On the plus side, the iPad is seeing tremendous usage as a reading device, particularly for publications with rich content: full colour pages, highly designed layouts, embedded multimedia assets all play to the device’s strength and provide an unparalleled reading experience. And the App Store is the single biggest distribution channel for iPad content.

The App Store then took a further jump forward with the addition of Apple’s Newsstand. That brings together magazines and newspapers in one place within the Store, making it easier for users to browse through for interesting reading material and encouraging them to begin consuming that content regularly. Initial reports show the Newsstand has got off to a stunningly successful start: the New York Times received an immediate seven-fold increase in app downloads; Future Publishing reported a 750% increase in digital sales; Conde Nast saw subscription sales climb 268%.

The catch is the conditions Apple attaches. All sales through Newsstand and the App Store are subject to Apple’s 30% cut of the revenue; and the only information about the subscribers that the publishers receive is that which the subscribers agree to share. Since subscriber data is important for securing advertising, this weakens publishers’ income stream from that direction as well.

But marketing a publication without the App Store can be a lonely business. The Financial Times has famously taken this approach, but there’s been a striking lack of imitators following the trail thus blazed. Most publications simply don’t have the luxury of cutting themselves off from such a critical distribution channel.

The solution for most publishers is to sell through as many distribution channels as possible. However, this can’t be done piecemeal. Users who have paid for content once feel entitled to access regardless of the platform. A reader who has bought an online subscription to a title then finds that to read it on their iPad they need to make a separate purchase is more likely to leave angry reviews than to pay again.

The YUDU publishing platform solves this problem, with a feature called dual subscriptions. When an existing subscriber opens an app with this feature enabled, the user can provide login credentials and the app immediately grants them access to the content they’re entitled to.

Dual subscriptions workflow

How does it work?

To the user it’s as seamless and simple as logging in to get access. Behind the scenes the software has a complex three way communication task to organise, between the publisher’s website, the central YUDU platform, and the iTunes store.

Firstly, on signing up a new subscriber, the publisher’s website needs to provide their details to the YUDU platform. The smoothest way to do that is by sending the information over our web services API, although some companies prefer to use periodic bulk uploads of subscriber data instead. Another option is to use a third-party fulfilment house to handle the subscriptions and set up an integration between them and YUDU; the publisher can then take themselves out of the nitty-gritty of subscriber sign-up entirely.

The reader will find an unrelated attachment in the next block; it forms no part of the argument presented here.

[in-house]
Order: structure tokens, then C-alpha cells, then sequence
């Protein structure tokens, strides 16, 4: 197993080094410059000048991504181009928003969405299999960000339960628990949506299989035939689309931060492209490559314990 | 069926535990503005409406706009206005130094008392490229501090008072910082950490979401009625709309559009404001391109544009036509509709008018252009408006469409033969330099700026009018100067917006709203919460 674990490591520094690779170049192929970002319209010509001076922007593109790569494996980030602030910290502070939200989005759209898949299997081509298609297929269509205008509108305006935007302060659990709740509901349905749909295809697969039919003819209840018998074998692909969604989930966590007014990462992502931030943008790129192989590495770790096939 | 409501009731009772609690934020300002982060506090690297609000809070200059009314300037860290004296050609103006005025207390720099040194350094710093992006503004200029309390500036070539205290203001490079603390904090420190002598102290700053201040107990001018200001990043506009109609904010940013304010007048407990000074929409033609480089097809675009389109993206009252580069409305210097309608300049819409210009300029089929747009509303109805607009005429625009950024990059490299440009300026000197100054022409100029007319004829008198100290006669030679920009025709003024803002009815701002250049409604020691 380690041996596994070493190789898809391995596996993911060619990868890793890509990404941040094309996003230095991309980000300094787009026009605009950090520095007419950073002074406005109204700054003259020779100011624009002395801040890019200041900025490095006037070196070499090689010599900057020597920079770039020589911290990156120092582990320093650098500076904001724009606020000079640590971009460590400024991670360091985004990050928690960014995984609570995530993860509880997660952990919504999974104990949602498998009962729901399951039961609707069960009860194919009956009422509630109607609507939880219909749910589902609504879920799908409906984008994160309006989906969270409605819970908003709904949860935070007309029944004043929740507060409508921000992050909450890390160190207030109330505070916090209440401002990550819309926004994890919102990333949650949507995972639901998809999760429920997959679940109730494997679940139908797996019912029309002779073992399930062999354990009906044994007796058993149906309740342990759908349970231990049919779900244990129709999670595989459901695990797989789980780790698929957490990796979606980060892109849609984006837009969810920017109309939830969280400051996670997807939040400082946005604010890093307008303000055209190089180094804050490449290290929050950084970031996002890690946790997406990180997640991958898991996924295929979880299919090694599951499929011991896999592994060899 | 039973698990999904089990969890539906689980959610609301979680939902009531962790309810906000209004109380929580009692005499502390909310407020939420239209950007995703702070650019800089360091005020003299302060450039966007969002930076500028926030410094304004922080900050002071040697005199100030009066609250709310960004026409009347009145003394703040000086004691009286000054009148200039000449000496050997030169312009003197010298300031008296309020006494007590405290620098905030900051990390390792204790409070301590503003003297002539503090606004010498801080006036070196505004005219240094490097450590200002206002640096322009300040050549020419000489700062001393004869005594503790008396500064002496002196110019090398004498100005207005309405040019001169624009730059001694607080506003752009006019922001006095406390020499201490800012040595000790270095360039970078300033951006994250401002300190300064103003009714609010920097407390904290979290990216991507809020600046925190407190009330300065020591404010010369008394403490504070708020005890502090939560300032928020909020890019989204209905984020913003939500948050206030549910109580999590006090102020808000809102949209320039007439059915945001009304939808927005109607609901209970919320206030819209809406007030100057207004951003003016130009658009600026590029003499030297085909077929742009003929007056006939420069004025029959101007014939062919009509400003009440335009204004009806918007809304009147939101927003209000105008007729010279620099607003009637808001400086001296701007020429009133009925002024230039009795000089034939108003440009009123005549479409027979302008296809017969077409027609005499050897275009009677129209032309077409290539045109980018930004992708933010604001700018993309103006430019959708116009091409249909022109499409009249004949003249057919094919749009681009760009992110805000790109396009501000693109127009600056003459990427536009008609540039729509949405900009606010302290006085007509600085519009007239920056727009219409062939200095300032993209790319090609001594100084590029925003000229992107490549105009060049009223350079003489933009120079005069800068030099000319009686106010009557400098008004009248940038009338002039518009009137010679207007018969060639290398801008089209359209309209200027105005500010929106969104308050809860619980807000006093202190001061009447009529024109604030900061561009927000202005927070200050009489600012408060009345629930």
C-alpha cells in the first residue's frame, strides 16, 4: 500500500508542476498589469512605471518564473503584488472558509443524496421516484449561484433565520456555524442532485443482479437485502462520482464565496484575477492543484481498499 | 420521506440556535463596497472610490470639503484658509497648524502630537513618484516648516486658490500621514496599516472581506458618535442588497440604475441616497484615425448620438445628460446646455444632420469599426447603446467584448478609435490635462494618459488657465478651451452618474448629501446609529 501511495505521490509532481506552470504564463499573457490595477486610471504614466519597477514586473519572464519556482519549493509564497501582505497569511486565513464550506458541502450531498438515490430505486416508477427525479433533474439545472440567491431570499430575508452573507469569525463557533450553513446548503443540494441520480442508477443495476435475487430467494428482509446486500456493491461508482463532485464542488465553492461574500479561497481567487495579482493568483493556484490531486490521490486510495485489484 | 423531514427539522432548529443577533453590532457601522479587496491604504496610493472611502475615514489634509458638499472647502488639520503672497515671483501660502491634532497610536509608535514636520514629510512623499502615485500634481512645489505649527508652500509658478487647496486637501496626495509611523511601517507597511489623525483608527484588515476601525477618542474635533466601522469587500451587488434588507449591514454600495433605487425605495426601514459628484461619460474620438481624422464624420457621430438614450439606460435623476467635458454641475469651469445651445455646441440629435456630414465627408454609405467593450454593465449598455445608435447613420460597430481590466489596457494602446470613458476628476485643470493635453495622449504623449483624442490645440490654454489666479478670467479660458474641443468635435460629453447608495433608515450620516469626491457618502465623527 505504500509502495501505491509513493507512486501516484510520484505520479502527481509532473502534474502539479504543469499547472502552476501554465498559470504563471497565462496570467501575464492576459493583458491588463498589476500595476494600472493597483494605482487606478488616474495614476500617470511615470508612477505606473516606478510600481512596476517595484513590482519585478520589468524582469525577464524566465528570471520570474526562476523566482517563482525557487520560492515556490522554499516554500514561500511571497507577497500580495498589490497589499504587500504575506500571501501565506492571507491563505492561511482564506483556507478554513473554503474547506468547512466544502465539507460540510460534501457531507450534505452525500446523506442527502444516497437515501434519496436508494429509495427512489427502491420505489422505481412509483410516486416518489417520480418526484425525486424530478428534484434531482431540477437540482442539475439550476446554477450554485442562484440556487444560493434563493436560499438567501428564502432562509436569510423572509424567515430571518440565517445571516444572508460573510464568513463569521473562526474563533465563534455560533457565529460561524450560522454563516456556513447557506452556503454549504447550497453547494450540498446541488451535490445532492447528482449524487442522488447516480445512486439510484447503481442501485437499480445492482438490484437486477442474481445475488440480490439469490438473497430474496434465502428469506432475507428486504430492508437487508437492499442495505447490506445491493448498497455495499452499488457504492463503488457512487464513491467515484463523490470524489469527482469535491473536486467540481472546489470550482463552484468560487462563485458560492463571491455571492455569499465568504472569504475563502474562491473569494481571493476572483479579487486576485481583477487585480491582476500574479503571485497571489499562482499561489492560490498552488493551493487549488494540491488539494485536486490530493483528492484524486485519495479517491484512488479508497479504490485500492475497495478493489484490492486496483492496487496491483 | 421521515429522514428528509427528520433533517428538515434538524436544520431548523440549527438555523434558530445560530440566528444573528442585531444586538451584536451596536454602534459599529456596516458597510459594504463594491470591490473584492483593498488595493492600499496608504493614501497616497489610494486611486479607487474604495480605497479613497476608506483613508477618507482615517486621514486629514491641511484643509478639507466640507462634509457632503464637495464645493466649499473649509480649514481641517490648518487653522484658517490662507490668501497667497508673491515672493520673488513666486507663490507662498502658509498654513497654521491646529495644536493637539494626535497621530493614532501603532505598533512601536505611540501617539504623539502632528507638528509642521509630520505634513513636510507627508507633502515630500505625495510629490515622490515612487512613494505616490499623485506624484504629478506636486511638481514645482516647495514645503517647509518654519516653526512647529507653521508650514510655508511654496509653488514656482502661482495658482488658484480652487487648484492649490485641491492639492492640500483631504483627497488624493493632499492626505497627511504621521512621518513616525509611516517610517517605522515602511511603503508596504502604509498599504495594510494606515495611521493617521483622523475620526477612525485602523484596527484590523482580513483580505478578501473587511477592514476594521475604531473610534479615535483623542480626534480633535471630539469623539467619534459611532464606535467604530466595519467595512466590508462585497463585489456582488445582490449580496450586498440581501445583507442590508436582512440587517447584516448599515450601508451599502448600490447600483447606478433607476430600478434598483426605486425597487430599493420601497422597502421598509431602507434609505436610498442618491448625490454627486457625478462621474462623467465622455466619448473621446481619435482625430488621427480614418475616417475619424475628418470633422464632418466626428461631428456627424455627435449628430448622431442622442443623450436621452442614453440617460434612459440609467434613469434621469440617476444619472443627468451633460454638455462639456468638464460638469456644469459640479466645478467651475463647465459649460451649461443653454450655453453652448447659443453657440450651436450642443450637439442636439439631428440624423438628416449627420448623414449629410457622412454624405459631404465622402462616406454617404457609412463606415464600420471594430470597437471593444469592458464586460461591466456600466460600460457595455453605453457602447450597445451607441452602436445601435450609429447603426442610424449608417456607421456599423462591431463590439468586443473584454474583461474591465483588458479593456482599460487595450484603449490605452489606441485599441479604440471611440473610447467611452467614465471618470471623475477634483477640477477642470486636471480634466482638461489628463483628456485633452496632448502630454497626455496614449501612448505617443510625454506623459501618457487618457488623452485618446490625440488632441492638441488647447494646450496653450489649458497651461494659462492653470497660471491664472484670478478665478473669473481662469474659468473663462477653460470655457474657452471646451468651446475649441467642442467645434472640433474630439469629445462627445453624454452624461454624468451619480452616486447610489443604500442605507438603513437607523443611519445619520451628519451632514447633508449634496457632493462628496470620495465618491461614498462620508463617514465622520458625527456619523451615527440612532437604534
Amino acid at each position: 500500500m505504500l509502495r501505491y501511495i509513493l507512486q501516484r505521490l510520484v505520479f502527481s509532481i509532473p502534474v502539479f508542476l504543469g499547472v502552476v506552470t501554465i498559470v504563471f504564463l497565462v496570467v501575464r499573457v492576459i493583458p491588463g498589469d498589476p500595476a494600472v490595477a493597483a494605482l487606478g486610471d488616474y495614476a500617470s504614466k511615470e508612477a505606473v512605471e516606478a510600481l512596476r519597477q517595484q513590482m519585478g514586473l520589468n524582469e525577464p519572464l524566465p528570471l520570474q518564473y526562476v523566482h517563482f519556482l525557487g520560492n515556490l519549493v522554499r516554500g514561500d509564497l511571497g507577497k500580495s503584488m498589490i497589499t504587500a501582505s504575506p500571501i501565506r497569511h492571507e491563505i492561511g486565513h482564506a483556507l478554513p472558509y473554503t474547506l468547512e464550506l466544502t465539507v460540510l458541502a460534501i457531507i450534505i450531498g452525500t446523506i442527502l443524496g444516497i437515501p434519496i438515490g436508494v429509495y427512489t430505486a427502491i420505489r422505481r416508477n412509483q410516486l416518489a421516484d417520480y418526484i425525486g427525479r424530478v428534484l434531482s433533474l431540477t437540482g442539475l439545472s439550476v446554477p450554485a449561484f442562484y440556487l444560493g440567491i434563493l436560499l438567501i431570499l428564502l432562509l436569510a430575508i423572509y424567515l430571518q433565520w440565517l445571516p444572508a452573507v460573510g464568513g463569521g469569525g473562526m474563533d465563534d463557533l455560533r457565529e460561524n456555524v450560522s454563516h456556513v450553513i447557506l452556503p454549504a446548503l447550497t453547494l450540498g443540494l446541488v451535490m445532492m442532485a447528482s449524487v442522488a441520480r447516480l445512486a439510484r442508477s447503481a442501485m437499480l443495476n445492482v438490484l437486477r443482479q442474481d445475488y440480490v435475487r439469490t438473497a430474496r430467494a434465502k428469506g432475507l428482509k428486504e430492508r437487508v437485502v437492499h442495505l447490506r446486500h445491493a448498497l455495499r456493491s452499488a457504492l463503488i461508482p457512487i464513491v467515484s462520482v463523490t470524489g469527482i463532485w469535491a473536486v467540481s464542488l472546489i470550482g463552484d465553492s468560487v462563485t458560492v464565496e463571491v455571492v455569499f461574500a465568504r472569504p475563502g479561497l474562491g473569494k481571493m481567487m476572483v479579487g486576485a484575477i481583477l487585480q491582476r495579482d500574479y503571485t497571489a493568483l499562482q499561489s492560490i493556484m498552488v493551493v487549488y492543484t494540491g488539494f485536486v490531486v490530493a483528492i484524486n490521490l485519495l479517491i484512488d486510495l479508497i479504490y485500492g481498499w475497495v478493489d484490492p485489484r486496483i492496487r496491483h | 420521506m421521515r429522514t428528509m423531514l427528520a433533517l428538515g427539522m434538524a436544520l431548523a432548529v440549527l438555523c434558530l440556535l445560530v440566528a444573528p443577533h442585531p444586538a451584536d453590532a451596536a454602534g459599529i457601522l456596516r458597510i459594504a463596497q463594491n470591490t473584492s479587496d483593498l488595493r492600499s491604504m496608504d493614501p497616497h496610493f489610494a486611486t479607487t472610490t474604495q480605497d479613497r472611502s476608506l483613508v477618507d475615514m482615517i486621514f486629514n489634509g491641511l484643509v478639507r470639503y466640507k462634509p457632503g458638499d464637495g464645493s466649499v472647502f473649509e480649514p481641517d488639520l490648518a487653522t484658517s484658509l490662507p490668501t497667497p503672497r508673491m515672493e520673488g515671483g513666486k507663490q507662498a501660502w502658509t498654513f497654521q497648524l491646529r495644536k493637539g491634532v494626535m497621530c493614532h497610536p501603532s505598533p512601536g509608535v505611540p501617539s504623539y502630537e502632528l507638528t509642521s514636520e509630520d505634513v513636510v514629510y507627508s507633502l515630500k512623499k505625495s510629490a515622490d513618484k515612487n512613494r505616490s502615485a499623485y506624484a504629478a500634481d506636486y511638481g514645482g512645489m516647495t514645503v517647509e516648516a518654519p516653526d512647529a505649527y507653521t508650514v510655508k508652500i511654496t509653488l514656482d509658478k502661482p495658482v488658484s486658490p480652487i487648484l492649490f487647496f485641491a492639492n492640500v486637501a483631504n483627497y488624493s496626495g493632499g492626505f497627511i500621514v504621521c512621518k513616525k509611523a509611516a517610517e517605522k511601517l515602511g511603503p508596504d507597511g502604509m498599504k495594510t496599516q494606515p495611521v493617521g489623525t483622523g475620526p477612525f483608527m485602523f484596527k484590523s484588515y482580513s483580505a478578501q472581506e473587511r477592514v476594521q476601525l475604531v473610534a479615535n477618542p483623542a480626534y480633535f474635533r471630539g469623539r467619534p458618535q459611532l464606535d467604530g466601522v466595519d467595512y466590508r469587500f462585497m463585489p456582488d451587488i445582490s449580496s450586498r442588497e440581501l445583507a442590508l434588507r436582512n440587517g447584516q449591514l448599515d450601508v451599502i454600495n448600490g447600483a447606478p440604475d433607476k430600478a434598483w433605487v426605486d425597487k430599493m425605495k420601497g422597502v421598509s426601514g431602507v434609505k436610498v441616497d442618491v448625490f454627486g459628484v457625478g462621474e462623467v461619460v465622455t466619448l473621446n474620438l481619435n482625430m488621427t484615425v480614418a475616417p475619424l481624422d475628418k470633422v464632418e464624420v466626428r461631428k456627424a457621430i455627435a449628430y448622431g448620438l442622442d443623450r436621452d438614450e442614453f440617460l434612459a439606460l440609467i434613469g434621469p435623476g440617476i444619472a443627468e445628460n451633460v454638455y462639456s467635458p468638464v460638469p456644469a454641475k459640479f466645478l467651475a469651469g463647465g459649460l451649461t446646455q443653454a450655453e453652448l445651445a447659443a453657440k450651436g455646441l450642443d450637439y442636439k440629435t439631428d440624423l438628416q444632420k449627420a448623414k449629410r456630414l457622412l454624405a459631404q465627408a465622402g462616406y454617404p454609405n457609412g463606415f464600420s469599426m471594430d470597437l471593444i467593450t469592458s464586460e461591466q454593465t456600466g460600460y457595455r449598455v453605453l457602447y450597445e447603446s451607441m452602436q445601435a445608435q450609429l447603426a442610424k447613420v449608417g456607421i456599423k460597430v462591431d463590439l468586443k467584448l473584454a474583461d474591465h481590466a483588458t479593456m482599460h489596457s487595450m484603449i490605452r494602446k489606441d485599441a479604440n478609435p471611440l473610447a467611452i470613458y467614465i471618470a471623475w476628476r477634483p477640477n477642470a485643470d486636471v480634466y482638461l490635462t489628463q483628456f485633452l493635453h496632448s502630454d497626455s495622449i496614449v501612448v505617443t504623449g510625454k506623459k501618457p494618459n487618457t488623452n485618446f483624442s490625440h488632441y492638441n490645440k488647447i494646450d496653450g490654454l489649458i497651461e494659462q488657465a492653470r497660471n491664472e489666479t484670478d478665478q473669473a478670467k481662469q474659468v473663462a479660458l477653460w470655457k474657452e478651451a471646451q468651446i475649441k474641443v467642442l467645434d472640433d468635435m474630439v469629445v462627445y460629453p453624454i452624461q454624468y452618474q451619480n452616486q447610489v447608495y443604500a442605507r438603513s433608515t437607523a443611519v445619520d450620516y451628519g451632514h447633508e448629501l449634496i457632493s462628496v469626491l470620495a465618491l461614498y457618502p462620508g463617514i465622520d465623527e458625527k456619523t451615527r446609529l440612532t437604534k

When the user logs into the app, the device securely transmits their authentication credentials to the YUDU platform, which checks the credentials against its record of existing subscribers. Where the publisher has arranged an integration with a third party subscription fulfilment company, the platform can instead pass the authentication request on to an API provided by that company, to confirm the subscriber’s identity that way. If the subscriber is recognised, the platform grants them access to their owned content.

Conversely, when the user makes a purchase through the App Store, this is in the first place a transaction between the user’s device and iTunes. However, the software then reports the purchase back to the central platform, so that it knows allow that user to access the content in question. The platform needs to perform an additional exchange with iTunes to verify that the purchase is genuine. And that – apart from a couple of other checks to ensure users can’t spoof their way into content they’re not allowed to access – is that.

Making a bundle

A fairly typical figure quoted by one of our clients recently was that they were getting 62% of their sales through the App Store, and the remaining 38% through their website. That in itself is a compelling argument to not neglect either sales channel – both are important. But by allowing subscription sales outside Apple’s ecosystem, the dual subscriptions system also opens the door to selling bundles of content.

Apple’s Newsstand allows sale of title subscriptions and of single issues, but doesn’t provide a way to sell access to multiple titles at once. However, sales through a website aren’t subject to the same limitations. Publishers with multiple titles can set up multi-title subscription bundles, even where each title uses a separate app, and subscribers can gain access to all of them with a single purchase.

Discount codes are another option with huge potential – iTunes doesn’t support them, but publishers’ websites can.

And of course, whenever a sale takes place through the publisher’s own website, the publisher receives all the subscriber’s details.